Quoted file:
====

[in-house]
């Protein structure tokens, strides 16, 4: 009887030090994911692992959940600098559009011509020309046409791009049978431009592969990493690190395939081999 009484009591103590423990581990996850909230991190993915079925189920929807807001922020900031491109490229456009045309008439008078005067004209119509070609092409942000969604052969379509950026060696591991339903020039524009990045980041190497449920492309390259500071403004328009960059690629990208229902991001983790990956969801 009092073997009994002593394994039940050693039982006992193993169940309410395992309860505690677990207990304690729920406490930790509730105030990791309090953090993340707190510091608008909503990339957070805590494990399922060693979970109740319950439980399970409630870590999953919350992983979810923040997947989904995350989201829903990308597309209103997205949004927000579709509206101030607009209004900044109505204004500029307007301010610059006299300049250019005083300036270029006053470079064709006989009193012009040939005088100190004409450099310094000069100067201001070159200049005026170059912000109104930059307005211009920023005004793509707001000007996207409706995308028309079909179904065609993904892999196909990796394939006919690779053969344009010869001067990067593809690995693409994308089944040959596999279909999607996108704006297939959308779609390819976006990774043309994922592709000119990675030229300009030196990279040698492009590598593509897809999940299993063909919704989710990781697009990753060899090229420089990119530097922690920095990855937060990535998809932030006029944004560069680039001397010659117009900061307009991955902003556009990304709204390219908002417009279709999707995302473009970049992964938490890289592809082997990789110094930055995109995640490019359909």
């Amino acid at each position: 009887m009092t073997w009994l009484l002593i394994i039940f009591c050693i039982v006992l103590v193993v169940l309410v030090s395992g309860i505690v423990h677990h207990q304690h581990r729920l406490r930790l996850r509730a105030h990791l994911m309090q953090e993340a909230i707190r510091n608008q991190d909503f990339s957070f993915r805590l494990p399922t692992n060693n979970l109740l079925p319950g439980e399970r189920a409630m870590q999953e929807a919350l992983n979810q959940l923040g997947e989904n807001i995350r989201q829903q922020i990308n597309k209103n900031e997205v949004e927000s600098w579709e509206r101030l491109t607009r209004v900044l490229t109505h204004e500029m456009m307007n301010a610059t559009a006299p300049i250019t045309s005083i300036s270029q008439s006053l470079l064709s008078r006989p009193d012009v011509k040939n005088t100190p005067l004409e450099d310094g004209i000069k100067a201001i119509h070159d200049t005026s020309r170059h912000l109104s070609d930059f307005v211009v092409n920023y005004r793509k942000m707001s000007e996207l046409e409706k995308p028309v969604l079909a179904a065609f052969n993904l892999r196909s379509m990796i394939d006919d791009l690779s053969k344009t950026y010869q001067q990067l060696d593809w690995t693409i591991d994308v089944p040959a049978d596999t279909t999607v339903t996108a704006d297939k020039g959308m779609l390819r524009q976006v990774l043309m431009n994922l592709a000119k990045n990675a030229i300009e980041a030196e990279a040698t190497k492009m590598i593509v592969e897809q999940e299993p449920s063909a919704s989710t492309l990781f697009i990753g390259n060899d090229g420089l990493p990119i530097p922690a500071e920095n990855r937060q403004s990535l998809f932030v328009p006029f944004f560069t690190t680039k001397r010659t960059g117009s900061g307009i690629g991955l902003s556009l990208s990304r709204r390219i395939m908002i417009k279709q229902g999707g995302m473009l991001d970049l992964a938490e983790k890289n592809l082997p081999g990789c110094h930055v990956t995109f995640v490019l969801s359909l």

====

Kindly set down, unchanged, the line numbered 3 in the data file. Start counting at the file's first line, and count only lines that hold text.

């Amino acid at each position: 009887m009092t073997w009994l009484l002593i394994i039940f009591c050693i039982v006992l103590v193993v169940l309410v030090s395992g309860i505690v423990h677990h207990q304690h581990r729920l406490r930790l996850r509730a105030h990791l994911m309090q953090e993340a909230i707190r510091n608008q991190d909503f990339s957070f993915r805590l494990p399922t692992n060693n979970l109740l079925p319950g439980e399970r189920a409630m870590q999953e929807a919350l992983n979810q959940l923040g997947e989904n807001i995350r989201q829903q922020i990308n597309k209103n900031e997205v949004e927000s600098w579709e509206r101030l491109t607009r209004v900044l490229t109505h204004e500029m456009m307007n301010a610059t559009a006299p300049i250019t045309s005083i300036s270029q008439s006053l470079l064709s008078r006989p009193d012009v011509k040939n005088t100190p005067l004409e450099d310094g004209i000069k100067a201001i119509h070159d200049t005026s020309r170059h912000l109104s070609d930059f307005v211009v092409n920023y005004r793509k942000m707001s000007e996207l046409e409706k995308p028309v969604l079909a179904a065609f052969n993904l892999r196909s379509m990796i394939d006919d791009l690779s053969k344009t950026y010869q001067q990067l060696d593809w690995t693409i591991d994308v089944p040959a049978d596999t279909t999607v339903t996108a704006d297939k020039g959308m779609l390819r524009q976006v990774l043309m431009n994922l592709a000119k990045n990675a030229i300009e980041a030196e990279a040698t190497k492009m590598i593509v592969e897809q999940e299993p449920s063909a919704s989710t492309l990781f697009i990753g390259n060899d090229g420089l990493p990119i530097p922690a500071e920095n990855r937060q403004s990535l998809f932030v328009p006029f944004f560069t690190t680039k001397r010659t960059g117009s900061g307009i690629g991955l902003s556009l990208s990304r709204r390219i395939m908002i417009k279709q229902g999707g995302m473009l991001d970049l992964a938490e983790k890289n592809l082997p081999g990789c110094h930055v990956t995109f995640v490019l969801s359909l």